Self Portraiture Project

My self portraiture is something I’m working almost exclusively on at the moment. It is nearly all nude, sometimes distressing, but this is me expressing myself. If you find it distressing, please just don’t look. The more expressive work, or more explicit work, will only be available in the member’s area. This is one of the things that you are supporting if you sign up to the member’s area.

Self Portraits

The quote doesn’t go with the images but I like it anyway.

“Sometimes the most positive thing you can be in a boring society is absolutely negative” - John Lyndon (Johnny Rotten).

This self portraiture exploration is one of the projects you are supporting by signing up to my members area. Go here to sign up.

Fake Photographs

I normally retouch the skin of the people I shoot. I either smooth out or erase wrinkles, bumps, pimples, cellulite and skin texture. I think it’s important you the viewer of my images know that. You’re not seeing the human subject as they are in real life. .

Sometimes I also use the warp tool in photoshop to push areas in on the figure that are not socially acceptable - like areas of fat - I also flatten stomachs, thin out thighs and calves, change facial bone structure and push in the area above the hip to create a more socially acceptable S shape.

Why do I do it then? Because I photograph models and the images I make go into their portfolios which other photographers see. Most photographers want to shoot women who have flawless skin and the socially acceptable body shape. Agencies and companies who may hire the models for advertising also want the socially acceptable body shape, facial shape and smooth skin.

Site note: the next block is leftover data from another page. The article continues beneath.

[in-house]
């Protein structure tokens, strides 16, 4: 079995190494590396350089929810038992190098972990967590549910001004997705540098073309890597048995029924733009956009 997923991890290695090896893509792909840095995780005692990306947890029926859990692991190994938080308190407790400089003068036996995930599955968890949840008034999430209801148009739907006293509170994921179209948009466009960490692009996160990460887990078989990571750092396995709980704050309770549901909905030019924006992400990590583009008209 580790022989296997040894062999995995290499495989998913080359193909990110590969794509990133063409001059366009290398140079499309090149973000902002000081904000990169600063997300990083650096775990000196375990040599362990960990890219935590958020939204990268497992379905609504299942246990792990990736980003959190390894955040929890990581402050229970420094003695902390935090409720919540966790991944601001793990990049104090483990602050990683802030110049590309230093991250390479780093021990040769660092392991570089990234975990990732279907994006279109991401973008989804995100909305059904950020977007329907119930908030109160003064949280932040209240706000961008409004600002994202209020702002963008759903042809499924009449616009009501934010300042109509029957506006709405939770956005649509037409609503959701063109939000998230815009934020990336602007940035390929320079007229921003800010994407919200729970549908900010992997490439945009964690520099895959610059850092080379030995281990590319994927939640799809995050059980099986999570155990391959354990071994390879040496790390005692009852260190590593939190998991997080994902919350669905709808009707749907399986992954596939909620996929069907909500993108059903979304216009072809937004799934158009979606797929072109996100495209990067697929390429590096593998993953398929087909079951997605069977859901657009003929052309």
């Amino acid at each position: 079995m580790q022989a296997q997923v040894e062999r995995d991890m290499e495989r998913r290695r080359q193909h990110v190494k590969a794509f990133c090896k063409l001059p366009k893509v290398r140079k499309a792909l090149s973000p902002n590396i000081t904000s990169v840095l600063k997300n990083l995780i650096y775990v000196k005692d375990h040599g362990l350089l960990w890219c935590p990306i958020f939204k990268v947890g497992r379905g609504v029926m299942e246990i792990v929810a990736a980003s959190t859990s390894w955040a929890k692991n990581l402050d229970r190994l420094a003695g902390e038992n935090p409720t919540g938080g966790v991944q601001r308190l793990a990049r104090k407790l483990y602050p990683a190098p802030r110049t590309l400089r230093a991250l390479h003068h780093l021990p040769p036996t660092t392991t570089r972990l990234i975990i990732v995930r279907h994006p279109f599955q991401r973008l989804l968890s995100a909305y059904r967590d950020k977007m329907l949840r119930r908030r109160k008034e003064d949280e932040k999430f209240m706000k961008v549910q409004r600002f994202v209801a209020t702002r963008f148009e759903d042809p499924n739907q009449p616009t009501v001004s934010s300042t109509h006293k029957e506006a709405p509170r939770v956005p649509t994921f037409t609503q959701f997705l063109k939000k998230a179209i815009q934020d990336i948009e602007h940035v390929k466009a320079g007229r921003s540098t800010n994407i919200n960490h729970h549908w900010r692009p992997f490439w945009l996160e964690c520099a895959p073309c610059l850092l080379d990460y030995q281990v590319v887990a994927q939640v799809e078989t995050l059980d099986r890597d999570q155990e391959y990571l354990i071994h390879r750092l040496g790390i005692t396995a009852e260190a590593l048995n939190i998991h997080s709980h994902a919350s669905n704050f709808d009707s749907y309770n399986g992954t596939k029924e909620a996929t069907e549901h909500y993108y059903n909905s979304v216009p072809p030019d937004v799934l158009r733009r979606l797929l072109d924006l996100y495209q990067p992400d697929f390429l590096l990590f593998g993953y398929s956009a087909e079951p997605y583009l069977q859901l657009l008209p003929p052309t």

So in effect what I’m saying is that I’m sucked in to this ideal of the socially acceptable facial and body type for women. And this work I do with models is not me. Not only do I comply with it, I reinforce it by presenting my ‘adjustments’ for public view on an International scale. .

These images of Mona Gene had no skin retouching done by the way. I started to do it, to smooth some wrinkles etc and as I worked, I saw the beautiful emotion and expression Mona exhibited, slowly disappear before my eyes.

I’m losing respect for myself by doing this and certainly loosing respect for other photographers who do the same; which is virtually of them in the model photography game.

What do you think?

Model: @mona_gene_ . These were shot with no direction from me at all.

#itsfake #imafake #towardsthetruth#nonudity #nosexualinnuendo #artofportrait

Observations From Behind the Wall

More observations from behind the wall:

Many people in this ‘industry’ turn their noses down at the concept of ‘art’. Comments like ‘how can a blurred image of an unrecognisable subject, or a photograph of a telegraph pole etc. , be called art? Or there’s also the feeling that people who call themselves artists are up their own arses.

Art is nothing more than having something to say and having the guts to say it. So whatever visual form that expression takes, doesn’t matter. If you’re only looking at the visual, you’re missing the point. Look at the idea, the concept, think about what it means to you, inside and with an open untethered mind.

One of the great benefits, in a social sense, of art is that it has the power to potentially change the way some people will think about a certain subject because the subject matter has been presented in a new way, a way that hasn’t been seen before. The viewer can then see that thing in a new way - and maybe, their opinion of the concept will change slightly. So if you feel strongly about something, anything, then say it, and say it loud.